Figure: the relation between data, information and knowledge (Heeks, 2018, p. 7)
Referring to the blog posts on language of truth or falsification and the influence of AI systems in journalism, it can be remarked that data can be seen as raw and unprocessed information. Whereas information is data that can be processed to make it useful to the recipient; and knowledge is the information that can been integrated in a coherent framework of understanding in the human intellect. So data and information is used interchangeably because knowledge explains information, and knowledge filters and processes data. Without human intervention and interpretation by transmitting this knowledge there would be no transaction. Since world citizen live in a ‘knowledge society’ as indicated by Heeks (2018, p. 26) instead of ‘information society’ – after the 1980s when personal computer become more a common place; knowledge becomes more valuable than information. The author of this blog argues that arrows in figure should not point information and data but should point in the other direction to information and knowledge – having more and more information and increased knowledge why developments occur and therefore being capable of building a common understanding what takes place in our globalized world – rather than relying on false news coverage, knowing or interpreting that cannot be the case.
Source: viral tweet claimed that swans returned to the canals of Venice (National Geographic, 2020)
An illustration of this mentioning above, is the example of fake news about COVID-19 that occurred on Twitter about animals: that Swans had returned to the deserved Venetian canals, so did Dolphins. Same as a group of elephants who strolled through the village in Yunnan, China. The Tweets went viral on the Twitter, Instagram and TikTok; that the animals were bouncing back, running free in a human less world as a consequence of the measures taken against the COVID-19 crisis. Though this was not true. Since the swans regular appear in the canals of Venice; whereas the dolphins were filmed in Sardinia – miles away from Venice and the presence of elephants was also not out of the norm. The initial Tweets got an exceptional number of likes, due to feel good factor in time of the pandemic – what resulted in a ‘greed for virality’, what may drive to the impulse of misinformation.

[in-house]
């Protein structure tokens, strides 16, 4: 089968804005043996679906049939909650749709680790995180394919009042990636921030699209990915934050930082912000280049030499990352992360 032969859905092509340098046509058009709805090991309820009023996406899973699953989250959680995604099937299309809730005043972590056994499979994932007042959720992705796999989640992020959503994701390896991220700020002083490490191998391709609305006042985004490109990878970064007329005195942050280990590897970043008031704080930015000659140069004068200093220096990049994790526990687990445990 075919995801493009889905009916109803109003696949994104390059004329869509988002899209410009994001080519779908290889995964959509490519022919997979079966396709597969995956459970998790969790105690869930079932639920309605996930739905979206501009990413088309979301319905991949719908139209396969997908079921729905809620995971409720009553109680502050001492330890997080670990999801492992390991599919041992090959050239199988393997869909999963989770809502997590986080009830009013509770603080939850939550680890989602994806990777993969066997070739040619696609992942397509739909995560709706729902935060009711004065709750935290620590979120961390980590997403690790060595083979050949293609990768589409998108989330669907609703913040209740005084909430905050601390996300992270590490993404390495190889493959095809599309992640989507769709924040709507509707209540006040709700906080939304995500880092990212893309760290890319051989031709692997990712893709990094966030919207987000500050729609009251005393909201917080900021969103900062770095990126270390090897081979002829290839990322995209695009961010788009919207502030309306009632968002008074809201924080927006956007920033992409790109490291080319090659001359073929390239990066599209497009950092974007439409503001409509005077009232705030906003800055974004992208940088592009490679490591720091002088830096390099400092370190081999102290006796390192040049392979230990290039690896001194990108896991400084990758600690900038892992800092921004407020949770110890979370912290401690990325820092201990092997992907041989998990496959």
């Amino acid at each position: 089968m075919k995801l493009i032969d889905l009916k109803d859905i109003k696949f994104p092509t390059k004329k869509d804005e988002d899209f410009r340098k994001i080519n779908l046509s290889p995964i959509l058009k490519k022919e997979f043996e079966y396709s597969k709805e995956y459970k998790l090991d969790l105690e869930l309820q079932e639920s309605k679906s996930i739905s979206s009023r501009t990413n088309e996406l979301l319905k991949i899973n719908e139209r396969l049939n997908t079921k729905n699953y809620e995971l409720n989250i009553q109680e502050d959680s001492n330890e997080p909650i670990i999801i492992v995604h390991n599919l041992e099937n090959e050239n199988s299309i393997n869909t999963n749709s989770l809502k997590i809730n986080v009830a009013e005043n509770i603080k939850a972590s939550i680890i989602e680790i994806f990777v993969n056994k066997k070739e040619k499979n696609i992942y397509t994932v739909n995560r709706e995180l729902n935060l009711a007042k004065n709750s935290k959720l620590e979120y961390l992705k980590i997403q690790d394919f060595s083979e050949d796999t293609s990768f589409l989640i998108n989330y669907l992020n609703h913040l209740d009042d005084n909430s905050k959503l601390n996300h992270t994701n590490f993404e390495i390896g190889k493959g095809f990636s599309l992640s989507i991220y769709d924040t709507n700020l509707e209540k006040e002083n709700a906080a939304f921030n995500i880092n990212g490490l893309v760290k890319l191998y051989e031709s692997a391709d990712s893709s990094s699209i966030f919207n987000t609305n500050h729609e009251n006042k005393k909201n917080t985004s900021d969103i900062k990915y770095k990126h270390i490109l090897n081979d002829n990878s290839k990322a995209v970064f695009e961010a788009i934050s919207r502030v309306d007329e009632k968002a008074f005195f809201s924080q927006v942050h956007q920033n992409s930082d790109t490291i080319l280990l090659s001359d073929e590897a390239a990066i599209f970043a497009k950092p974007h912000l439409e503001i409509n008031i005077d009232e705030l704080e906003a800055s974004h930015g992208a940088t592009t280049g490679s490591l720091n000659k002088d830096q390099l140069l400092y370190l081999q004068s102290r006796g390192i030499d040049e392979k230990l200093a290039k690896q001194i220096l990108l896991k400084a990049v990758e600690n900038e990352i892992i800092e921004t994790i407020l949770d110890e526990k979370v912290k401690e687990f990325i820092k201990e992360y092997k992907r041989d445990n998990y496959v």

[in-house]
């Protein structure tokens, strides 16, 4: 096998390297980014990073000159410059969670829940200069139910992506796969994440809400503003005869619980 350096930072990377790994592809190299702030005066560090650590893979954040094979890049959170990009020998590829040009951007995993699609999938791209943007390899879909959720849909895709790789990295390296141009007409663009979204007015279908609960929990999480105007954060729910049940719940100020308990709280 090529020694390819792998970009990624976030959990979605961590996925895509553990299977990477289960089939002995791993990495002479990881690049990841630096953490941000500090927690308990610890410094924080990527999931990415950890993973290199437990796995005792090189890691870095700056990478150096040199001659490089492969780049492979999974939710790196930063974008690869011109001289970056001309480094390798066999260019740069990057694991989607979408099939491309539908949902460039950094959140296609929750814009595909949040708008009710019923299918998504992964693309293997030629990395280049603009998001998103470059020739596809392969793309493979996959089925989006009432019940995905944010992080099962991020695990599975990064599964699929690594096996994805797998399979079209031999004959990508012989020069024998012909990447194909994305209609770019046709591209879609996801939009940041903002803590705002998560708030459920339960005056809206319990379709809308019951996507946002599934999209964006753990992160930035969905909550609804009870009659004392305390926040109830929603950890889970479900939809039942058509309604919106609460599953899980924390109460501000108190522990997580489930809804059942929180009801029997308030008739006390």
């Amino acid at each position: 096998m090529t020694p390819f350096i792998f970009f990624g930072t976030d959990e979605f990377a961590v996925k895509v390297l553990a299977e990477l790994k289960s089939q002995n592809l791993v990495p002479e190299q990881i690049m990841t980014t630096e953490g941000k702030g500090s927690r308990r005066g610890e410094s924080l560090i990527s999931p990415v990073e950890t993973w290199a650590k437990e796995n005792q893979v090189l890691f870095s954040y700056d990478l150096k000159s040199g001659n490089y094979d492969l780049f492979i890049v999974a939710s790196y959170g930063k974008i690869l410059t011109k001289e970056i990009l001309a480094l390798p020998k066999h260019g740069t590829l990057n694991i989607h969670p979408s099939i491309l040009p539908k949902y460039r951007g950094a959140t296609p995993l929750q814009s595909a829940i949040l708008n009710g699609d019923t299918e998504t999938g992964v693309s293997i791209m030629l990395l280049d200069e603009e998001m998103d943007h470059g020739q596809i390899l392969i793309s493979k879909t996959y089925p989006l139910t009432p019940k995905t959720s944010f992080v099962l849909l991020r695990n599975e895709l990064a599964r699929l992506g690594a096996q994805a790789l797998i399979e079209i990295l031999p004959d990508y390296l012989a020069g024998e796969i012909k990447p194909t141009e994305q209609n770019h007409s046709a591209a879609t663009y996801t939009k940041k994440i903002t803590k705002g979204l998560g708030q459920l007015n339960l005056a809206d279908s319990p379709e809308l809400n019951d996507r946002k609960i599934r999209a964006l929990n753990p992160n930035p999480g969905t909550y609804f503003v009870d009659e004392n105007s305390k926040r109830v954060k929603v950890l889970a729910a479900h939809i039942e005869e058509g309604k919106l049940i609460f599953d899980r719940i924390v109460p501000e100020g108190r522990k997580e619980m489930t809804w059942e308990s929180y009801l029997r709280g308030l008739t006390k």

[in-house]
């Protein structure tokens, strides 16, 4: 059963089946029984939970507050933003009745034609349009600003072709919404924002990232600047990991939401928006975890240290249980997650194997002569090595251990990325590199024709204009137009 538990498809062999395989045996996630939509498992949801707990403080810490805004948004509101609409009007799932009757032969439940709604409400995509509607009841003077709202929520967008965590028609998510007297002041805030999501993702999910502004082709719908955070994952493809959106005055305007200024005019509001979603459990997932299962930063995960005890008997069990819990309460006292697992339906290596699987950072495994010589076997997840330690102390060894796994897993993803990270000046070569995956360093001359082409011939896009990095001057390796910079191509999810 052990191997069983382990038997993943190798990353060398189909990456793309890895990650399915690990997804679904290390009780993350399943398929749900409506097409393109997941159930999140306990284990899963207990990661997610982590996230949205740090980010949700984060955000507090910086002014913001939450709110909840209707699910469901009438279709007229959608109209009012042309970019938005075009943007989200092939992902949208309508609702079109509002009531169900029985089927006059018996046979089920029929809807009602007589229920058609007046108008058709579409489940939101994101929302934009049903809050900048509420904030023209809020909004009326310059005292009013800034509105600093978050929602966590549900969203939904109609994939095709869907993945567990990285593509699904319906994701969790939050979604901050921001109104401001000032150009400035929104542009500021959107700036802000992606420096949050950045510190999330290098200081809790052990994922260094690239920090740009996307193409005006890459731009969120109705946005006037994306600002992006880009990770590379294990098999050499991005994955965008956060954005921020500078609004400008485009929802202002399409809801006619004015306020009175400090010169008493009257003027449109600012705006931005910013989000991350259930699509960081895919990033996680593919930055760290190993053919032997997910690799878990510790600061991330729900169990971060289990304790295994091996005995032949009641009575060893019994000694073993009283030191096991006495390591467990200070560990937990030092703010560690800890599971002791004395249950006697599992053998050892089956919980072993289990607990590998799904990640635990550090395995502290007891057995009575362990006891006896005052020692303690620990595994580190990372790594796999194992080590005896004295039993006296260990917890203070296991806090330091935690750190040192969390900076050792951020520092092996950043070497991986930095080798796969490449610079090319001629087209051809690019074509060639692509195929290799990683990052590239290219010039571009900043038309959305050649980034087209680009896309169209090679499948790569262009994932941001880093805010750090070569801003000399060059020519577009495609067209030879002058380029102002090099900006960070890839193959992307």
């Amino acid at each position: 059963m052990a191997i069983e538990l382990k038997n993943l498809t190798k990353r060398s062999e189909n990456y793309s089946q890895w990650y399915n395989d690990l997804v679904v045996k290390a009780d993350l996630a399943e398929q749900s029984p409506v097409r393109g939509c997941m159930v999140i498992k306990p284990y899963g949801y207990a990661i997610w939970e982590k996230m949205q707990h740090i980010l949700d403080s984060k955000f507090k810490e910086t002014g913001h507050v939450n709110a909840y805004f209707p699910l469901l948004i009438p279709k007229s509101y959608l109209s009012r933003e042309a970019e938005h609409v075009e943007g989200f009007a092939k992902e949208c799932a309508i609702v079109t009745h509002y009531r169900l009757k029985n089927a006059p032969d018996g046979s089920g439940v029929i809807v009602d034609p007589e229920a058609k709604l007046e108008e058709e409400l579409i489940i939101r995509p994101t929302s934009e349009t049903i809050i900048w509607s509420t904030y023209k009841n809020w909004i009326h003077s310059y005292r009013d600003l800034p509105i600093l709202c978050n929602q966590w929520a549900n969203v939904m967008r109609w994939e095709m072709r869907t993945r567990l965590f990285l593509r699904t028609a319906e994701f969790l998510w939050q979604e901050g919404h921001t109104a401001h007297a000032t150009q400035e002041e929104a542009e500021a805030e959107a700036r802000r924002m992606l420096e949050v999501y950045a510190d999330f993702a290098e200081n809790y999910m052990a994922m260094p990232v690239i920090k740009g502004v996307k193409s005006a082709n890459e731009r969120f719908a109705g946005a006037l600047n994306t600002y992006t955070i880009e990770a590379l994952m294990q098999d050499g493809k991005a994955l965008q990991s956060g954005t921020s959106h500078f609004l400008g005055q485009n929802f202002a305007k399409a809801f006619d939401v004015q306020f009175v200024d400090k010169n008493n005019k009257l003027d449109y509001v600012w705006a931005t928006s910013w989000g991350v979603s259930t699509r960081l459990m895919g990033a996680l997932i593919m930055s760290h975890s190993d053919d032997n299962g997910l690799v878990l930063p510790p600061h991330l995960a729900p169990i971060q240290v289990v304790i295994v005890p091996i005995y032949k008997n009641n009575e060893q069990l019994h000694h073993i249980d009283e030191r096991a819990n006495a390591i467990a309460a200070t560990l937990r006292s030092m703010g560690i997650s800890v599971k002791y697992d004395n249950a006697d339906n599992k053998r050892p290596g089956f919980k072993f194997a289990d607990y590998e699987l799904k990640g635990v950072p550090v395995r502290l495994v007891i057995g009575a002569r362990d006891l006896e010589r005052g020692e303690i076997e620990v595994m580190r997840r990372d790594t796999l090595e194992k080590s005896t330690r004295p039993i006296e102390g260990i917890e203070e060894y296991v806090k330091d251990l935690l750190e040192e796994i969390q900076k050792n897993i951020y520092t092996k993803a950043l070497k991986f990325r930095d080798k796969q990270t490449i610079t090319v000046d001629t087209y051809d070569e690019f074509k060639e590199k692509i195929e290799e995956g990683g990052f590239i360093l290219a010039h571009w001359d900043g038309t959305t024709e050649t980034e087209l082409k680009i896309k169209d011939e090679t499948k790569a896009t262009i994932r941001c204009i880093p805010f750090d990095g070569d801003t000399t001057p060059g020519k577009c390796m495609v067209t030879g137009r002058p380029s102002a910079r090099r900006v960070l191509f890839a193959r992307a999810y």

In addition, looking at images and citizen journalism aspect of media representations in the authors previous blogs; it can be remarked that there is a more ‘open development’ due to the new ICT-based developments, that enables greater access, participation and collaboration in developments. According to Heeks (2019, p. 29) there is a greater framework for understanding the world. For instance by sharing views with other people, and then collectively build more knowledge. Looking at the COVID-19 crisis in particular, and scientists over the entire world try to share and build their knowledge to create a medicine for the Corona virus to protect and prevent the virus worldwide.